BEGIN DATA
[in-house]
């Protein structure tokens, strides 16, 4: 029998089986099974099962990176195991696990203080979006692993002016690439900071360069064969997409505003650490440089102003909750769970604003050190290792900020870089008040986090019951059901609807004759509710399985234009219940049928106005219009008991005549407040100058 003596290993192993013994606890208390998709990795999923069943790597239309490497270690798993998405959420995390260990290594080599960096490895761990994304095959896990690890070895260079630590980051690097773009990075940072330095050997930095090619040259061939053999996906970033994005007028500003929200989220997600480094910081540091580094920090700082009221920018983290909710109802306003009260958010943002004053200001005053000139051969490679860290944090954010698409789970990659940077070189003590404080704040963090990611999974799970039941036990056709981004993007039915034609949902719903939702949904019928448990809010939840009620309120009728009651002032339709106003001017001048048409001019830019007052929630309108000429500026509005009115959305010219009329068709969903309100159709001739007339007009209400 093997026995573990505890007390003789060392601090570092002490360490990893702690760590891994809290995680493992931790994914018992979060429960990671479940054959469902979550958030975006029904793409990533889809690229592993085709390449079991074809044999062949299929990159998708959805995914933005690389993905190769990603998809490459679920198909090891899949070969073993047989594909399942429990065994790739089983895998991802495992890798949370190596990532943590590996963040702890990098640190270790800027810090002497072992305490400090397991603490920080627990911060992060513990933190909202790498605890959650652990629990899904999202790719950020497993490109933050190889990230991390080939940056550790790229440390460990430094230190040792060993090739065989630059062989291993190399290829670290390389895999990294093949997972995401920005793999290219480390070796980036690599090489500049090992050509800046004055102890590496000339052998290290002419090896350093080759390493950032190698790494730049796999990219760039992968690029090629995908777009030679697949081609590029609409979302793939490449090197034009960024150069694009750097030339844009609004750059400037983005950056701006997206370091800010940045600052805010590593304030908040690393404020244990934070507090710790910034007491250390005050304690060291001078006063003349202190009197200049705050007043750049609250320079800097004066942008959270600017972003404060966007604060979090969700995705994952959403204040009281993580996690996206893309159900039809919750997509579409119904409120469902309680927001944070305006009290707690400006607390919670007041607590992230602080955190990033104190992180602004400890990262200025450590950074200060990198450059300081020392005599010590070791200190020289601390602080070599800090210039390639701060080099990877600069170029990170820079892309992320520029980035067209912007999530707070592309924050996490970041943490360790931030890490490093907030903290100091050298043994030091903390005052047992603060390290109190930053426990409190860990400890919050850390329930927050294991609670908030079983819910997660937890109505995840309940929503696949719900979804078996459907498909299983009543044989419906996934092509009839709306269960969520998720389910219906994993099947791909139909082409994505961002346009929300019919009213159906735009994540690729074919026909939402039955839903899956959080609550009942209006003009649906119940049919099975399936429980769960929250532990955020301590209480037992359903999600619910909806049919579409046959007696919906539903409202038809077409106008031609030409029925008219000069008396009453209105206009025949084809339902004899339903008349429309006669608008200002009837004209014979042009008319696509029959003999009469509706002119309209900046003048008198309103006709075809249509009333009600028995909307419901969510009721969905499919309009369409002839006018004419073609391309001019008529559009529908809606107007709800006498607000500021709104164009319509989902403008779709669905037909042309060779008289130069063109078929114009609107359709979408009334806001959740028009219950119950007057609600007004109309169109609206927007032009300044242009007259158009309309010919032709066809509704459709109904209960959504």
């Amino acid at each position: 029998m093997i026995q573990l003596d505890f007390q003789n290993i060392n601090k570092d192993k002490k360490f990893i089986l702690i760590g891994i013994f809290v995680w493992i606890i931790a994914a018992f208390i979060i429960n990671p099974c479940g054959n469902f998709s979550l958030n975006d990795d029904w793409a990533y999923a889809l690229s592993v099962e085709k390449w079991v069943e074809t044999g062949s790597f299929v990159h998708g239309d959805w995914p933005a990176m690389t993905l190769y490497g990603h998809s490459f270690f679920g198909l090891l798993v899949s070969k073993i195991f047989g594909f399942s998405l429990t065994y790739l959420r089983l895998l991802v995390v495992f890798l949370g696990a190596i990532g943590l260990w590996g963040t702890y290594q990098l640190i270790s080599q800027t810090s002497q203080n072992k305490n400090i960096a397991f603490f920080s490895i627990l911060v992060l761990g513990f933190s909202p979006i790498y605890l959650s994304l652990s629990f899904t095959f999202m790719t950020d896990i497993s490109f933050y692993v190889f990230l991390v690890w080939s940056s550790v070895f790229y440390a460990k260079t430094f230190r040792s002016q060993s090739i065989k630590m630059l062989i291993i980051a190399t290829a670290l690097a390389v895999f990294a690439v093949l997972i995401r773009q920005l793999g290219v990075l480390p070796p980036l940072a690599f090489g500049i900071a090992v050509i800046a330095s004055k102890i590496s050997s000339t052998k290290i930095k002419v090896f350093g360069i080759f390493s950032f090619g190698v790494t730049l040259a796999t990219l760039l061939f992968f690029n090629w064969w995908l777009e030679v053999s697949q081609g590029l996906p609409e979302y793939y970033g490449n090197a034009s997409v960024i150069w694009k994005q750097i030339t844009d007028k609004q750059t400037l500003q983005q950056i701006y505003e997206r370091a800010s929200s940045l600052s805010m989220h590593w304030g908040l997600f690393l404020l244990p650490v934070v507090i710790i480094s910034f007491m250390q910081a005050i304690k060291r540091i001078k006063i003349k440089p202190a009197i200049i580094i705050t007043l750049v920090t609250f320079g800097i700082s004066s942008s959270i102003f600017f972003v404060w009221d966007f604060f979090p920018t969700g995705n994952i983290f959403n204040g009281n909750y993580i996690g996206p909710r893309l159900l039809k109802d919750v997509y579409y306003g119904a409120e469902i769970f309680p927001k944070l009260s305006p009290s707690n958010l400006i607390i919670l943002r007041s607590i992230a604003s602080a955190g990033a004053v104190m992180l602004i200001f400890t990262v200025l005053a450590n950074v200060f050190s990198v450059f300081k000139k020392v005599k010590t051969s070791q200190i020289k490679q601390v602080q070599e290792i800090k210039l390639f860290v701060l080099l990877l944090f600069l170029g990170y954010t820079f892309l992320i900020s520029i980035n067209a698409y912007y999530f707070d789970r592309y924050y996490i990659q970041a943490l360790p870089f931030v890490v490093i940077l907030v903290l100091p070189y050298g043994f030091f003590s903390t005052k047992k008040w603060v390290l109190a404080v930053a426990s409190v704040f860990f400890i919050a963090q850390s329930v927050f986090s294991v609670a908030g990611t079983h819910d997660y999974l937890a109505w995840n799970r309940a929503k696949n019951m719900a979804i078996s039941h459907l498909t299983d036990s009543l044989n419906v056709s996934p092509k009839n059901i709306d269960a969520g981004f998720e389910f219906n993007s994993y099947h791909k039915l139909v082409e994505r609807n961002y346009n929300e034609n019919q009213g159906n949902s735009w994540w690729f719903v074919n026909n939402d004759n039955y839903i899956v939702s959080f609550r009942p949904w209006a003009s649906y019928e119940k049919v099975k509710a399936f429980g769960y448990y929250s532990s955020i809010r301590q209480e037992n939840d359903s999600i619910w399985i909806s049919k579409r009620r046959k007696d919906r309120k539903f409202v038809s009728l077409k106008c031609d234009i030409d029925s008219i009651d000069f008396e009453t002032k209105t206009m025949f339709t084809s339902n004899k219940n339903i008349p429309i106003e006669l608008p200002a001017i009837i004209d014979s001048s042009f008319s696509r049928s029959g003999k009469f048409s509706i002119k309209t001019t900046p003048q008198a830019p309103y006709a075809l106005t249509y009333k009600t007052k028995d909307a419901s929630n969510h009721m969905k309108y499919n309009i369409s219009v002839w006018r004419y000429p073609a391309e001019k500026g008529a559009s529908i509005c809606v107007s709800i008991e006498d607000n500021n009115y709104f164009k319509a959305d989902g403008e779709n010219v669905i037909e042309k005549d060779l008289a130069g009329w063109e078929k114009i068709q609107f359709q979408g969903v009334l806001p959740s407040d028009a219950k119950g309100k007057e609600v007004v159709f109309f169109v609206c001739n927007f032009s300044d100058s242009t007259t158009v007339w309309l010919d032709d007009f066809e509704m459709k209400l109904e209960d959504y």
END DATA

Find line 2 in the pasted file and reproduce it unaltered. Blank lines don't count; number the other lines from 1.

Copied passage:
């Protein structure tokens, strides 16, 4: 029998089986099974099962990176195991696990203080979006692993002016690439900071360069064969997409505003650490440089102003909750769970604003050190290792900020870089008040986090019951059901609807004759509710399985234009219940049928106005219009008991005549407040100058 003596290993192993013994606890208390998709990795999923069943790597239309490497270690798993998405959420995390260990290594080599960096490895761990994304095959896990690890070895260079630590980051690097773009990075940072330095050997930095090619040259061939053999996906970033994005007028500003929200989220997600480094910081540091580094920090700082009221920018983290909710109802306003009260958010943002004053200001005053000139051969490679860290944090954010698409789970990659940077070189003590404080704040963090990611999974799970039941036990056709981004993007039915034609949902719903939702949904019928448990809010939840009620309120009728009651002032339709106003001017001048048409001019830019007052929630309108000429500026509005009115959305010219009329068709969903309100159709001739007339007009209400 093997026995573990505890007390003789060392601090570092002490360490990893702690760590891994809290995680493992931790994914018992979060429960990671479940054959469902979550958030975006029904793409990533889809690229592993085709390449079991074809044999062949299929990159998708959805995914933005690389993905190769990603998809490459679920198909090891899949070969073993047989594909399942429990065994790739089983895998991802495992890798949370190596990532943590590996963040702890990098640190270790800027810090002497072992305490400090397991603490920080627990911060992060513990933190909202790498605890959650652990629990899904999202790719950020497993490109933050190889990230991390080939940056550790790229440390460990430094230190040792060993090739065989630059062989291993190399290829670290390389895999990294093949997972995401920005793999290219480390070796980036690599090489500049090992050509800046004055102890590496000339052998290290002419090896350093080759390493950032190698790494730049796999990219760039992968690029090629995908777009030679697949081609590029609409979302793939490449090197034009960024150069694009750097030339844009609004750059400037983005950056701006997206370091800010940045600052805010590593304030908040690393404020244990934070507090710790910034007491250390005050304690060291001078006063003349202190009197200049705050007043750049609250320079800097004066942008959270600017972003404060966007604060979090969700995705994952959403204040009281993580996690996206893309159900039809919750997509579409119904409120469902309680927001944070305006009290707690400006607390919670007041607590992230602080955190990033104190992180602004400890990262200025450590950074200060990198450059300081020392005599010590070791200190020289601390602080070599800090210039390639701060080099990877600069170029990170820079892309992320520029980035067209912007999530707070592309924050996490970041943490360790931030890490490093907030903290100091050298043994030091903390005052047992603060390290109190930053426990409190860990400890919050850390329930927050294991609670908030079983819910997660937890109505995840309940929503696949719900979804078996459907498909299983009543044989419906996934092509009839709306269960969520998720389910219906994993099947791909139909082409994505961002346009929300019919009213159906735009994540690729074919026909939402039955839903899956959080609550009942209006003009649906119940049919099975399936429980769960929250532990955020301590209480037992359903999600619910909806049919579409046959007696919906539903409202038809077409106008031609030409029925008219000069008396009453209105206009025949084809339902004899339903008349429309006669608008200002009837004209014979042009008319696509029959003999009469509706002119309209900046003048008198309103006709075809249509009333009600028995909307419901969510009721969905499919309009369409002839006018004419073609391309001019008529559009529908809606107007709800006498607000500021709104164009319509989902403008779709669905037909042309060779008289130069063109078929114009609107359709979408009334806001959740028009219950119950007057609600007004109309169109609206927007032009300044242009007259158009309309010919032709066809509704459709109904209960959504």